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South Carolina State Plan on Aging – 2013-2017


This is a draft of the South Carolina State Age Plan submitted by the Lieutenant Governor’s Office on Aging (LGOA) in compliance with the Older Americans Act. South Carolina faces a number of challenges ahead including an increasing senior population (133.7 percent growth from 2010 to 2030), less funding for senior services, a growing disability rate, and increasing poverty (particularly among minority groups). Understanding the programs and incentives used by other states in age preparation strategy enables local governments and community planners to better assess available solutions in their own area.

Key Points

Currently, only three percent of the older population of South Carolina utilizes services offered by the LGOA. In addition, “the elderly and disabled account for 23 percent of those covered by Medicaid, but they consume 62 percent of the resources” (page 39). The LGOA is responding by focusing on several areas including “modernizing and improving Programs and Services, long term care reform and community living incentives, senior transportation initiatives and incentivizing for a geriatric trained professional workforce” (page 46-49).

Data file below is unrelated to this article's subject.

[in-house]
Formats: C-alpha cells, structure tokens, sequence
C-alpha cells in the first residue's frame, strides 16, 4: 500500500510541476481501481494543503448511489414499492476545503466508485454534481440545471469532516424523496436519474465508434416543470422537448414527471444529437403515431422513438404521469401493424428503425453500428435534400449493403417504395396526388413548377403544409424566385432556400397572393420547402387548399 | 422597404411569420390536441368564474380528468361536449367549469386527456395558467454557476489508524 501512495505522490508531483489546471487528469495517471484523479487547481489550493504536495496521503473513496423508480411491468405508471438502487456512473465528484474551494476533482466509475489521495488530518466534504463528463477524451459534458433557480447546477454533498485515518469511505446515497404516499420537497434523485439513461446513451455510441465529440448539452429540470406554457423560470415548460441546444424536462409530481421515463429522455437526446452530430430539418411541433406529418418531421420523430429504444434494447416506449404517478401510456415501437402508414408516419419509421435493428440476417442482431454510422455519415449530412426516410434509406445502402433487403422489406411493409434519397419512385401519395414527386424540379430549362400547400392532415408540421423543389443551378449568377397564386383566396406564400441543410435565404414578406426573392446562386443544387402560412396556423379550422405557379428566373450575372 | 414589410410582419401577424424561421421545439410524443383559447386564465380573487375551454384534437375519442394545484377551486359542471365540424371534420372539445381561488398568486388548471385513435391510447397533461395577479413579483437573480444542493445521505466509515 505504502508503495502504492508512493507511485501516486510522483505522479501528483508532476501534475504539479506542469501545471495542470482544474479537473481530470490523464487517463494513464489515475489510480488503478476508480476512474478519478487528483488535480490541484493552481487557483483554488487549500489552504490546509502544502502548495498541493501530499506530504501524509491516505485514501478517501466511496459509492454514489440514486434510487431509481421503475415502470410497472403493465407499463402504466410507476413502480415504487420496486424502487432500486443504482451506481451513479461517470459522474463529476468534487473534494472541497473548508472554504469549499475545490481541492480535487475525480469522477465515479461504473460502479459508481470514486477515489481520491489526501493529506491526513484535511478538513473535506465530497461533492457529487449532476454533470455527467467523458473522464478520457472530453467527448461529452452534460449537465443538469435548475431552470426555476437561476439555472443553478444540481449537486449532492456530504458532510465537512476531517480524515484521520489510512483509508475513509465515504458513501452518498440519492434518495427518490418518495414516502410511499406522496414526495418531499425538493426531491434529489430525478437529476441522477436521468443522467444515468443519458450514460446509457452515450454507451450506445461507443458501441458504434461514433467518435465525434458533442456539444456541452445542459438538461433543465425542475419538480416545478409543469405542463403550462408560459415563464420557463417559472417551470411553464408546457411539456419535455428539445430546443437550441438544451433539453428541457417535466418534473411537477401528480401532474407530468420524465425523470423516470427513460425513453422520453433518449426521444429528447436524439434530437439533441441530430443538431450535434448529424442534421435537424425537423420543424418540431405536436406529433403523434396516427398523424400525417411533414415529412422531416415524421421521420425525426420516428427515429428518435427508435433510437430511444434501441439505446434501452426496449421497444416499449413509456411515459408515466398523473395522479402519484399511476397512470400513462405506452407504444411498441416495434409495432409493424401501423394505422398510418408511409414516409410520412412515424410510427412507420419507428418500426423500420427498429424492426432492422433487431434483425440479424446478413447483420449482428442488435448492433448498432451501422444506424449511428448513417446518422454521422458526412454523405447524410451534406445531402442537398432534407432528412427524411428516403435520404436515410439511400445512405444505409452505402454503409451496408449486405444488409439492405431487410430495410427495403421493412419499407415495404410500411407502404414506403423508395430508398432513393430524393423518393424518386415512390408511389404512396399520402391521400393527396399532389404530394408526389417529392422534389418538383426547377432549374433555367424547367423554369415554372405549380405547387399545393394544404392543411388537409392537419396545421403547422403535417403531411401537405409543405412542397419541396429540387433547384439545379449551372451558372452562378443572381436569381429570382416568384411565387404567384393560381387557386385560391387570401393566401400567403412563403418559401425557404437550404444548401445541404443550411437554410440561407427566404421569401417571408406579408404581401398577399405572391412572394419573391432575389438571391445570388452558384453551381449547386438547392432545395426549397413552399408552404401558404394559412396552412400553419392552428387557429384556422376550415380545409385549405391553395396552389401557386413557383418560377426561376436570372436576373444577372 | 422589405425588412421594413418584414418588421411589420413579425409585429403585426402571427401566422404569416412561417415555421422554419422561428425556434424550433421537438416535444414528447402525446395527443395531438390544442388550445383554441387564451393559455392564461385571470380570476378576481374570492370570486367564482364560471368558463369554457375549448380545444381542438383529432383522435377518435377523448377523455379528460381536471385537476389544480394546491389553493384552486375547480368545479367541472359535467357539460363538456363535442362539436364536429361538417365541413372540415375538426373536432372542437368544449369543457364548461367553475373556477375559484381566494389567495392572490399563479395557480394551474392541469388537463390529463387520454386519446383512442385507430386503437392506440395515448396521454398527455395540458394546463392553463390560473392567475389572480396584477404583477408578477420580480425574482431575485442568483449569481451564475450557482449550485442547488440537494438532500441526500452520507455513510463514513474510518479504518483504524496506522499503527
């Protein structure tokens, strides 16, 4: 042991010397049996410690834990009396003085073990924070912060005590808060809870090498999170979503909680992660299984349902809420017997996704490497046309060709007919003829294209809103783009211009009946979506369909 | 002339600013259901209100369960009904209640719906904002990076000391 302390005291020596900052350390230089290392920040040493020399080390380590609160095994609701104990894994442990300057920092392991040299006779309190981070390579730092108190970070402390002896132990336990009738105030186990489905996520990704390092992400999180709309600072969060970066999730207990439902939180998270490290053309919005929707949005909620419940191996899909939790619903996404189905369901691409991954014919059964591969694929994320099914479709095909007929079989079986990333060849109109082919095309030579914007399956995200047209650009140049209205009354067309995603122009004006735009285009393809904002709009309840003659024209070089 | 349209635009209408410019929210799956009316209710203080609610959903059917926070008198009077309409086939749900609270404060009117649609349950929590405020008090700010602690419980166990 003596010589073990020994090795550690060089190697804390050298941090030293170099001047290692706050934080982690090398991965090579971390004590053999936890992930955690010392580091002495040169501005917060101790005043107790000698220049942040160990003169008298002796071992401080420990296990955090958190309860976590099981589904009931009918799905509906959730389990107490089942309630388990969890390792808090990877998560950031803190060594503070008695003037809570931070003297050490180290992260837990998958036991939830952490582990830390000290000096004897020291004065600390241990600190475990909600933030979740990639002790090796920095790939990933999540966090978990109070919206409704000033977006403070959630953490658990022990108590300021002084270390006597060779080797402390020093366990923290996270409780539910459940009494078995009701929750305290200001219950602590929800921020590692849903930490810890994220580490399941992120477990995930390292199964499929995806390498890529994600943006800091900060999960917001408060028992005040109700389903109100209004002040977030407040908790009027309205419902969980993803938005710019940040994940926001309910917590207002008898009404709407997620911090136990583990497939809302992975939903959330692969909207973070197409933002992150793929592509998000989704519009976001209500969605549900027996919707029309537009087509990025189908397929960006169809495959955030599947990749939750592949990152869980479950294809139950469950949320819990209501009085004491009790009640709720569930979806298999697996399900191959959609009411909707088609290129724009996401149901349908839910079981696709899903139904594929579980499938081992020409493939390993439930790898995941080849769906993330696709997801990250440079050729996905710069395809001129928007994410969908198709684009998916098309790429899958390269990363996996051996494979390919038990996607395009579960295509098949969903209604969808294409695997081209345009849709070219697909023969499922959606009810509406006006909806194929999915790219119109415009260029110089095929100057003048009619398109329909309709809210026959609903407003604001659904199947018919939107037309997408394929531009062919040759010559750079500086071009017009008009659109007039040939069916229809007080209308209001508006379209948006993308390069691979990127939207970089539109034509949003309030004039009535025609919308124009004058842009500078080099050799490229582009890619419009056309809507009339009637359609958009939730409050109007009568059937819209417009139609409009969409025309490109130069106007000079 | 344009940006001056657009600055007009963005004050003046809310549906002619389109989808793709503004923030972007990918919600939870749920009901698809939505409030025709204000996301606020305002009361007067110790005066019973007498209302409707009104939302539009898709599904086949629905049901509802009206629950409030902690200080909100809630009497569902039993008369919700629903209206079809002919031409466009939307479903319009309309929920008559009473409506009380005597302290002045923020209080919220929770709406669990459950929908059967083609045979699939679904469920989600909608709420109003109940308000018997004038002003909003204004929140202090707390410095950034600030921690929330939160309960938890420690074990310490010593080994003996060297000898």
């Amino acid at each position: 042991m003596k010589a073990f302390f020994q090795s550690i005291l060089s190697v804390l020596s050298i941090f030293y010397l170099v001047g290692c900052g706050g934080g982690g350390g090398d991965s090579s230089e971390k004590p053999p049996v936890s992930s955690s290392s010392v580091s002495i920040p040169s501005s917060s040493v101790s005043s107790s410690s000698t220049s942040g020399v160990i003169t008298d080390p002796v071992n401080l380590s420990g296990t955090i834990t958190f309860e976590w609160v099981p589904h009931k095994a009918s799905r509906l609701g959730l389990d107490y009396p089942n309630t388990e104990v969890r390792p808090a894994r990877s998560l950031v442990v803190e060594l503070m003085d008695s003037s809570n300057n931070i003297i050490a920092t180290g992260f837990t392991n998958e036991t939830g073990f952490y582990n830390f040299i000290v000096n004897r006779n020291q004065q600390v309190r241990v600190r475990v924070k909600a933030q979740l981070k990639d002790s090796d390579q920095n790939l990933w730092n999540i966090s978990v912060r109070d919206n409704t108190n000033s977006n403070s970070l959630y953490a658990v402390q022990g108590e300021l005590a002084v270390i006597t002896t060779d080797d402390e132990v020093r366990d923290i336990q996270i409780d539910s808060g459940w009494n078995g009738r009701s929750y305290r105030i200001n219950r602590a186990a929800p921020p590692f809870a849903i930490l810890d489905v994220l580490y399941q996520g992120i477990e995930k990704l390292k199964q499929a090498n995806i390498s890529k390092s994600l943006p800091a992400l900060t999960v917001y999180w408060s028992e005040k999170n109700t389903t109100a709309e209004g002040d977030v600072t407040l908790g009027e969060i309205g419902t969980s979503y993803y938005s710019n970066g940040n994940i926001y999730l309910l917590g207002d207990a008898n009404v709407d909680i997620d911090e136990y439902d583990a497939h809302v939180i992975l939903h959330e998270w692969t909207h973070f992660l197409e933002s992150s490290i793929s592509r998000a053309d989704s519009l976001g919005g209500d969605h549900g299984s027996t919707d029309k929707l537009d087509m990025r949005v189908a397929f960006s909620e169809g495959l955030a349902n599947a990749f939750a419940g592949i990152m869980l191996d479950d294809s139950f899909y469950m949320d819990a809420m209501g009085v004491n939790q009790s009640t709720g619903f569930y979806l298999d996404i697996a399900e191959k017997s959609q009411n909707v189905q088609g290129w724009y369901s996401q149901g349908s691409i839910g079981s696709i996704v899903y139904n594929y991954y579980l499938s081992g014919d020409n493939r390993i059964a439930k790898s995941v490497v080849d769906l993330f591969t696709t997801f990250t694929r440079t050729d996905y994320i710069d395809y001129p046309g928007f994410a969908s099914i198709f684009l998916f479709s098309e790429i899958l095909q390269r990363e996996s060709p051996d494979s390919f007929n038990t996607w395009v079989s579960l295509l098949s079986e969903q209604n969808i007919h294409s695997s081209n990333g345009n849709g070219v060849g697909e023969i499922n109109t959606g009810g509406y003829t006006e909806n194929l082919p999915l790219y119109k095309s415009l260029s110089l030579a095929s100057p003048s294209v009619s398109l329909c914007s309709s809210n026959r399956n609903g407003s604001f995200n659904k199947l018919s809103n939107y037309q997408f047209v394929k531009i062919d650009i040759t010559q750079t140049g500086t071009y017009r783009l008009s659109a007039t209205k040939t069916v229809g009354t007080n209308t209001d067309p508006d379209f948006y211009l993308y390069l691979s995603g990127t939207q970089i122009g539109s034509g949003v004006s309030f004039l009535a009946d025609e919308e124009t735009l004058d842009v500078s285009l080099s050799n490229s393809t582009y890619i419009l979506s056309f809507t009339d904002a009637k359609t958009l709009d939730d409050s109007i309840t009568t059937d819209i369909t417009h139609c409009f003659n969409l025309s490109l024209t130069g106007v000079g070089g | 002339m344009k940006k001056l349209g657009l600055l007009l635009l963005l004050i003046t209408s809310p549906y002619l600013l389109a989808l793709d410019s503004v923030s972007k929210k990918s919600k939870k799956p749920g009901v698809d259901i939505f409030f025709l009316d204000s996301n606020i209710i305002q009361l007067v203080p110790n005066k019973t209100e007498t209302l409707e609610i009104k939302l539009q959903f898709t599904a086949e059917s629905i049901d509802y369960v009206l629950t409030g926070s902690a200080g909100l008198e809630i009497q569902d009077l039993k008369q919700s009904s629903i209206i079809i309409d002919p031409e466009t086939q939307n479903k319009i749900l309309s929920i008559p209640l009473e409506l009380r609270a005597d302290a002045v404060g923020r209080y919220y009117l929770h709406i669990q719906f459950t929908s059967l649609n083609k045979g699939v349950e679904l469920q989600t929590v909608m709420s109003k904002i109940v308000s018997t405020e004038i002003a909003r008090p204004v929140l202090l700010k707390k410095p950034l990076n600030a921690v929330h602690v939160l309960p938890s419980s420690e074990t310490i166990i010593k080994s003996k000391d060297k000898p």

Other plan highlights include:

  1. Appendix C lists the issues and strategies facing South Carolina. One example is a lack of funding. The unit responsible for home and community-based services (HCBS) was appropriated $2.9 million in supplemental state funds in the 2006-2009 state plan, but it shrank to $1.4 million by 2012. The result was increased waiting lists for HCBS. The budgetary strategy is to request $5 million, knowing $10 million is needed, with the hopes that it will receive more than $1.4 million moving forward.
  2. Creating Aging and Disability Resource Centers (ADRCs), which is funded from a range of sources and provides access to shared information across a variety of initiatives and programs, is working for South Carolina. ADRCs provide single point of contact for seniors and greater impact on the local level.
  3. South Carolina strategies require the cooperation and coordination of other health services throughout the state. This is especially true given reduced funding options. Therefore, a component of their strategy moving forward is to create forums and opportunities to foster that collaboration.

How to Use

South Carolina LGOA does well at understanding the extent of the age-related challenges they face. Community planners and local governments can use this state plan to determine which challenges mirror their own, and which strategies focus or diffuse their own age planning efforts.

View full report: South Carolina State Plan on Aging – 2013-2017 (PDF – 3.2 MB)

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